From the outermost skerry,
where the ocean swell washes like the planet’s own heartbeats onto the rocks,
across heaths and straits, infields and outfields, knolls and hillocks
all the way to where the landscape climbs steeply up towards the mountains,
and farm stands behind farm all the way to the sky,
Nordhordland is Norway in miniature.
Even if the whole region from Fedje to Stølsheimen was torn from the coast and set adrift,
it would nevertheless contain most of what this country has to offer.
Gunnar Staalesen, author
Nordhordland UNESCO biosphere area is the first and only biosphere area in Norway, designated in June 2019.
Nordhordland is a central part of Western Norway – from the coast to the mountains, safely anchored in a culture with roots stretching far back into history, and with a business life that spans from traditional farming and fishing to modern industry, oil and gas, hydroelectric power and aquaculture.
About our biosphere area
A biosphere area shall be a model area for sustainable development. Nordhordland decided early in the application process that we wanted to build our biosphere upon the most important resources in Norway – also in Nordhordland. This to make sure that our biosphere area is representative for our country and interesting in an international context.
The main resources of western Norway and the biosphere area:
Nature. The area has an international recognized landscape, the natural environment is full of contrasts: the coast protected by a wide archipelago, a multitude of small and large fjords, and steep valleys partly covered with woodland rising gradually up into the high mountains. There is a great climatic and ecologic gradient from the ocean to the mountains (1300 m above sea-level).
Water. Western Norway and Nordhordland has an oceanic climate and receive the major part of rain within the country. Norway is the 6th largest hydro power producer globally and the largest in Europe.
Fish. Both fish in the waters, fjords and ocean, but also fish in the fishfarms. Western Norway has large resources of pelagic fish. Norway is the largest aquaculture producer in Europe and this trade is the second largest export income of the country.
Petroleum. Norway is a large European producer of oil and gas. In the biosphere area we have a large oil refinery, a gas processing plant and plants for storing oil. We also have a test-centre for carbon capturing and storage.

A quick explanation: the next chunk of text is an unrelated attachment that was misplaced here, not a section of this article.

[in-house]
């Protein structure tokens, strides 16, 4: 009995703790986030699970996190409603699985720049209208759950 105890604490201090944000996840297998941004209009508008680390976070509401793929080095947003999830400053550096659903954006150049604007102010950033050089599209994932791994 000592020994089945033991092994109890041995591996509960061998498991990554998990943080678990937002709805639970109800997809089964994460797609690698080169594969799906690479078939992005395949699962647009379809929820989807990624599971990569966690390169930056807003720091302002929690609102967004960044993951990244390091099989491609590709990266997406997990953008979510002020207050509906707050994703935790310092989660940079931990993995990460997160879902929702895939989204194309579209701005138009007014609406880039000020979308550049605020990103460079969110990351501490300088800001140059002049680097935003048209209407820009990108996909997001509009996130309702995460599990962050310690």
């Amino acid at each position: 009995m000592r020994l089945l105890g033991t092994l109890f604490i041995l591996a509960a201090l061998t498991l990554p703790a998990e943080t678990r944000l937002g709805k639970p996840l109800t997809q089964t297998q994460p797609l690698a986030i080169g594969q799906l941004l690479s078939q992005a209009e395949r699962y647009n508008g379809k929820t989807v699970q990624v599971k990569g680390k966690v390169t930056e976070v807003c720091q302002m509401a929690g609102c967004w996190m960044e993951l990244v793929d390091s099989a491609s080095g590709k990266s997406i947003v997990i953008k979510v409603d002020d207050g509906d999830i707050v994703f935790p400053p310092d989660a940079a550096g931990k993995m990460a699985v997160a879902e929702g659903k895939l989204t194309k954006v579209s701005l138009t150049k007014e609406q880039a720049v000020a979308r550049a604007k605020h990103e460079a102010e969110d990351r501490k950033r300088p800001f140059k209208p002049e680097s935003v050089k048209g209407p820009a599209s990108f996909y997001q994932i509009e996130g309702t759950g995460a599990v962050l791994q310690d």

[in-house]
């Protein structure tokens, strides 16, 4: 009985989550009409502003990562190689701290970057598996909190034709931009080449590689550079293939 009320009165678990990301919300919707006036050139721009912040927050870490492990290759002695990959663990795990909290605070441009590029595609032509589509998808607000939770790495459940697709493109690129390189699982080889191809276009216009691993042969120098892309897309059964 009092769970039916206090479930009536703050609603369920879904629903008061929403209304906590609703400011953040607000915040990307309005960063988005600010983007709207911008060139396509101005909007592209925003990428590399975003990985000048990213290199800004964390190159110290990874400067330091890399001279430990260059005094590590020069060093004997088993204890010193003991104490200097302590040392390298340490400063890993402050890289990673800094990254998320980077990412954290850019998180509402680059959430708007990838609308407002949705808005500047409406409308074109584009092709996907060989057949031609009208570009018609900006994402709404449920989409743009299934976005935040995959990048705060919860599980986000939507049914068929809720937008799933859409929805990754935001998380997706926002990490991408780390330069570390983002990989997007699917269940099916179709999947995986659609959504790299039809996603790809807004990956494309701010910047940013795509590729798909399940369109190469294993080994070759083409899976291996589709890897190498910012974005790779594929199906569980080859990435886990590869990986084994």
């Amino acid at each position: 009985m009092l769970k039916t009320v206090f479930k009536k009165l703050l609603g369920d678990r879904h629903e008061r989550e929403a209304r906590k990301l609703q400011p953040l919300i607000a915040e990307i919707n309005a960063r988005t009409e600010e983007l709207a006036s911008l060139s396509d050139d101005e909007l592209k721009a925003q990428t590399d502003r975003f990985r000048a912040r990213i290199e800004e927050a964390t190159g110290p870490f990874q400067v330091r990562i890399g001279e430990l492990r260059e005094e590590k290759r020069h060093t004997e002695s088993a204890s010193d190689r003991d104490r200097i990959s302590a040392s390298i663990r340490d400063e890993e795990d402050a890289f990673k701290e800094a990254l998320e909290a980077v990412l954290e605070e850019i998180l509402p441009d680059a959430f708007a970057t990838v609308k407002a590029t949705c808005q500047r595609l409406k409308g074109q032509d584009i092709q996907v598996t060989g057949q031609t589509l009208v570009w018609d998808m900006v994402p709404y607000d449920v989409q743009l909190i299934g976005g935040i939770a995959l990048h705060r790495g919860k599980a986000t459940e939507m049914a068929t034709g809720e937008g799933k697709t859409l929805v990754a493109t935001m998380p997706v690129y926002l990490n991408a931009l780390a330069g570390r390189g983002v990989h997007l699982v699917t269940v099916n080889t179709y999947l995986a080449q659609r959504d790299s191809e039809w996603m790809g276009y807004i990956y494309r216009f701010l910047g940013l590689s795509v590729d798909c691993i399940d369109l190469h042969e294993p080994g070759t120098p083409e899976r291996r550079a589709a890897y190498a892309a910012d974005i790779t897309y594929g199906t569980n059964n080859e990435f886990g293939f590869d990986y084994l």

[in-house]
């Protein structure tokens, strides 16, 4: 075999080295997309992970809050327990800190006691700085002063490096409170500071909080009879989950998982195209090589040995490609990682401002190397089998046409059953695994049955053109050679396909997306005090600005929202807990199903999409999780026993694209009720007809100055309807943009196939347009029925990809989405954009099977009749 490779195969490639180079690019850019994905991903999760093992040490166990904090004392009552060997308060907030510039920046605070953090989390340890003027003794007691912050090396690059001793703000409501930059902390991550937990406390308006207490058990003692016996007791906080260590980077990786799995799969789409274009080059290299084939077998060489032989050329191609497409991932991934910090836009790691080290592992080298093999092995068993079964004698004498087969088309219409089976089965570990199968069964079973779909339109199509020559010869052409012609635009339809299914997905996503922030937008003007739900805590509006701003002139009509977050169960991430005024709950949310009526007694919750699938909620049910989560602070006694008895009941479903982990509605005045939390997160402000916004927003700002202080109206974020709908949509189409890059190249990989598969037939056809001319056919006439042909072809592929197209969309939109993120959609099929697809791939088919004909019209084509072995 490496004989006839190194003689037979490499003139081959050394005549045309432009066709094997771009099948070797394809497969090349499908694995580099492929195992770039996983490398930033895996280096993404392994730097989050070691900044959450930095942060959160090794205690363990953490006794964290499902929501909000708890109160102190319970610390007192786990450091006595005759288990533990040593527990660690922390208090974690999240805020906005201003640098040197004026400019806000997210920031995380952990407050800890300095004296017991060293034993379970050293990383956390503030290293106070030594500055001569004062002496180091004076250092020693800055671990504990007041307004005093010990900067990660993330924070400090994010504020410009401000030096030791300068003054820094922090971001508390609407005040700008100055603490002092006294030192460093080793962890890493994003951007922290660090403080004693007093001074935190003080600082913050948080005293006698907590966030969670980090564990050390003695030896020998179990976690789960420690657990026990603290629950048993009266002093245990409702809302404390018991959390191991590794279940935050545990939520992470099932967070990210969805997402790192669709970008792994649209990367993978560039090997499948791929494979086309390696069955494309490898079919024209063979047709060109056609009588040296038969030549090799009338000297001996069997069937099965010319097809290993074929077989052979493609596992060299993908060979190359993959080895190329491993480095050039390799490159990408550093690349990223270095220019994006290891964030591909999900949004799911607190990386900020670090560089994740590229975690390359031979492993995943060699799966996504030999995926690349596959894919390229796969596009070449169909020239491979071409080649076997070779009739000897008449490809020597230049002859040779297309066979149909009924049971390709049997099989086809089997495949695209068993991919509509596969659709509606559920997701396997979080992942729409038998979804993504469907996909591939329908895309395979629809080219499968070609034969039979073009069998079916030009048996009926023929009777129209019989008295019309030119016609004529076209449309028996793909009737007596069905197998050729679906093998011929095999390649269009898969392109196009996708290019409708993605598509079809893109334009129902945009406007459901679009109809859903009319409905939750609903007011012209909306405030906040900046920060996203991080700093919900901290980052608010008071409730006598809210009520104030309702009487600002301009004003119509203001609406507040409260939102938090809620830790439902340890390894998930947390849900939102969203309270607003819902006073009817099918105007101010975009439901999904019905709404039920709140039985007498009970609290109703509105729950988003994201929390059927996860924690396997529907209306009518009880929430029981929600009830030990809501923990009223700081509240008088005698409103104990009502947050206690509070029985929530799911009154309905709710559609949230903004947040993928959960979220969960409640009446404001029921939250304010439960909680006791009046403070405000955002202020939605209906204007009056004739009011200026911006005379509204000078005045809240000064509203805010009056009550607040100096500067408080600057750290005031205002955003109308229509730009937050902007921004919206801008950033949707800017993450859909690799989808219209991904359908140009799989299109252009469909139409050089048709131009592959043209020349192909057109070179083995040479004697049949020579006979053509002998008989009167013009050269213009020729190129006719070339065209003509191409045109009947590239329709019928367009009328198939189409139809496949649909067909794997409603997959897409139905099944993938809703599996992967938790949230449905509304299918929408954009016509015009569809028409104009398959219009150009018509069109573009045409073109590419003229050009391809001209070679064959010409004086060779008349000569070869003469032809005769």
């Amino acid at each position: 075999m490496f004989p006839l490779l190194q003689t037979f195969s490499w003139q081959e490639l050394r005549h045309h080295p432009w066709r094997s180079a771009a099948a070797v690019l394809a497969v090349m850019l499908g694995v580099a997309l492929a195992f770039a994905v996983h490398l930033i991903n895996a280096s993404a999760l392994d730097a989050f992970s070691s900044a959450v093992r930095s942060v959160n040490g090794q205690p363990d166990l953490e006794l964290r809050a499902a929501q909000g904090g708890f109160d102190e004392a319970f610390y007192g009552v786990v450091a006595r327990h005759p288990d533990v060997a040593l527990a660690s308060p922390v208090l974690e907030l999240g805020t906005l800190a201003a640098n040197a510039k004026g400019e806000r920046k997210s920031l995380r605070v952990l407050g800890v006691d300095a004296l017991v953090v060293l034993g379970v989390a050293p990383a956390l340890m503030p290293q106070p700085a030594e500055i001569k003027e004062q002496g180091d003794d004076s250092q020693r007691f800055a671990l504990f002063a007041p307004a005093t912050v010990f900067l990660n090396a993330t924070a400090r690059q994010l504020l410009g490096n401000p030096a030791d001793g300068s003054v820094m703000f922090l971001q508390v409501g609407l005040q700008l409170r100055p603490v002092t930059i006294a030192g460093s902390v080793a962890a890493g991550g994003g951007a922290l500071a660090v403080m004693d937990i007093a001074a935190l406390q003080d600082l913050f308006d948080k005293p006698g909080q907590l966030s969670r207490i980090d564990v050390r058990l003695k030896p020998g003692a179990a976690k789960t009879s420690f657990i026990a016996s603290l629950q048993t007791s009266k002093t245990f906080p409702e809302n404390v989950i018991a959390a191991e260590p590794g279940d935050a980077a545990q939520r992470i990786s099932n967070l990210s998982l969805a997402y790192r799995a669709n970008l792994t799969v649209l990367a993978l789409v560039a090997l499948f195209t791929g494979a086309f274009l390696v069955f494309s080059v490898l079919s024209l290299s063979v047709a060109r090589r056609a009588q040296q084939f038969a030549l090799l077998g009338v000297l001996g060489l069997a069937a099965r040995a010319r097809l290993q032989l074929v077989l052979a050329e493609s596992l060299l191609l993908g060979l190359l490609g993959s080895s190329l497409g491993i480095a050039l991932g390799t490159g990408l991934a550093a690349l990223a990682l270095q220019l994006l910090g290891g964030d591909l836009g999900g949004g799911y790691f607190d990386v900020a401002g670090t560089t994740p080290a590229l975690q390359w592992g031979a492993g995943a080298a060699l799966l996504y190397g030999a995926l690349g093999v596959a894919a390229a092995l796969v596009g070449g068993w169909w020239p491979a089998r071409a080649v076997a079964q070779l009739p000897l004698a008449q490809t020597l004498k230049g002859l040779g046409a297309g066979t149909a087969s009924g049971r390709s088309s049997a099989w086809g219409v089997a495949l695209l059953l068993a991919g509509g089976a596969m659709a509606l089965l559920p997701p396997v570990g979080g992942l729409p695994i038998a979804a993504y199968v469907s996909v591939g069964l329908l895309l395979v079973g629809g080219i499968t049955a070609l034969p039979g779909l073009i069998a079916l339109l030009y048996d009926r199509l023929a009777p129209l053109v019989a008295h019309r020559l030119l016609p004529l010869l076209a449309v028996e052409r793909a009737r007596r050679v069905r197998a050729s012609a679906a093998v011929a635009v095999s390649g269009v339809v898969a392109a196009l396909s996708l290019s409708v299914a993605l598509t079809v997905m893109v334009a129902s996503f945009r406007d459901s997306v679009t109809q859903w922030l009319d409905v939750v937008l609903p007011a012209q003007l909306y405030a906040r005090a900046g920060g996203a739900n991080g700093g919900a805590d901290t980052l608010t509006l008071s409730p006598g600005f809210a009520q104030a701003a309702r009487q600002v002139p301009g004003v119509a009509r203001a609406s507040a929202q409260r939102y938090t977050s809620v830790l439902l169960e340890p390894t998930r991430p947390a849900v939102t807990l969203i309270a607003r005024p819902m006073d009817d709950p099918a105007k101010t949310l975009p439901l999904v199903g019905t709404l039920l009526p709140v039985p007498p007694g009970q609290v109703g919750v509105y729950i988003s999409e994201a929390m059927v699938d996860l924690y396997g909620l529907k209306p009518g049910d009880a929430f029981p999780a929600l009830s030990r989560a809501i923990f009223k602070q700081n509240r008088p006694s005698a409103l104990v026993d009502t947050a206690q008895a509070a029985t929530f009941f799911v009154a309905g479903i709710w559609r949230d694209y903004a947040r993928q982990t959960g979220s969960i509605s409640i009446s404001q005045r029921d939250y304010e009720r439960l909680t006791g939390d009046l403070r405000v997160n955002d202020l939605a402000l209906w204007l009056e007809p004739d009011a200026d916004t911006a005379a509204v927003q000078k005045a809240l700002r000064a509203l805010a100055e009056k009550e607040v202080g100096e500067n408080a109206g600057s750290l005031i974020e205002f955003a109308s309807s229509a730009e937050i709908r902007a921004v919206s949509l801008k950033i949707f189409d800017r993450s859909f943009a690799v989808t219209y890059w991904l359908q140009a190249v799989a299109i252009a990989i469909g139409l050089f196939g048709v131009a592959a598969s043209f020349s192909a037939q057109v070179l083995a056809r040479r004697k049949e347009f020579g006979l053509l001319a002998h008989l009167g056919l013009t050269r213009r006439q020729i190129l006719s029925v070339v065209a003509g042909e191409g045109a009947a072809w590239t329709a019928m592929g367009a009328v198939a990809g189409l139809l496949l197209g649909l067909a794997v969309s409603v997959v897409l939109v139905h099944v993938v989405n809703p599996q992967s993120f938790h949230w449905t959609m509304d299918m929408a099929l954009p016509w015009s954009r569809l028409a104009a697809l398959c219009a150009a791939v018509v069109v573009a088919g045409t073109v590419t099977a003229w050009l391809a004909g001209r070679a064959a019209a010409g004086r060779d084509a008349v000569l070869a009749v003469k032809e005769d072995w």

Why a biosphere area in Nordhordland?
There are many reasons why Nordhordland wanted to become a biosphere area, some of them are:
- Community development. This will give us a holistic approach and direction for the development of the whole region – based on SDG17: Preserve biodiversity, develop our resources, take care of and promote our cultural values and help secure further economic development.
- Nordhordland biosphere should be a force for knowledge-driven, sustainable development. Therefor research is very important for us. We want to establish dialog and strong collaboration with different research institutions.
- Business and industry development. Nordhordland Biosphere wants to contribute to a further development of more sustainable industry and business in the region.
- International network. To be a part of an international network, to collaborate with, and learn from other BR’s around the world, and also to contribute with our knowledge and experiences, is very interesting and important for us.
- Better quality of life – pride and happiness. We want to use this designation to raise awareness of all the wonderful resources in the region and invite to dialogue to discuss the sustainable future for Nordhordland.
The strategic management Plan
We have had a participatory process towards a strategic management plan for the biosphere. This is now on hearing, to get the lase feedback before we adopt it hopefully before summer 2020.
The management plan outlines five focus areas:
- Living communities
- Nature, environment and climate
- Knowledge and education
- Green business development
- Arenas for communication
Feedback, Questions or want to get in touch?
Coordinator of Nordhordland UNESCO Biosphere:
Kari Evensen Natland, tel: +47 48070972 E-mail: email@example.com
UNESCO Chair at University of Bergen:
Inger Måren, tel: +47 41285126 E-mail: firstname.lastname@example.org
Take a look at our website: www.nordhordlandbiosphere.no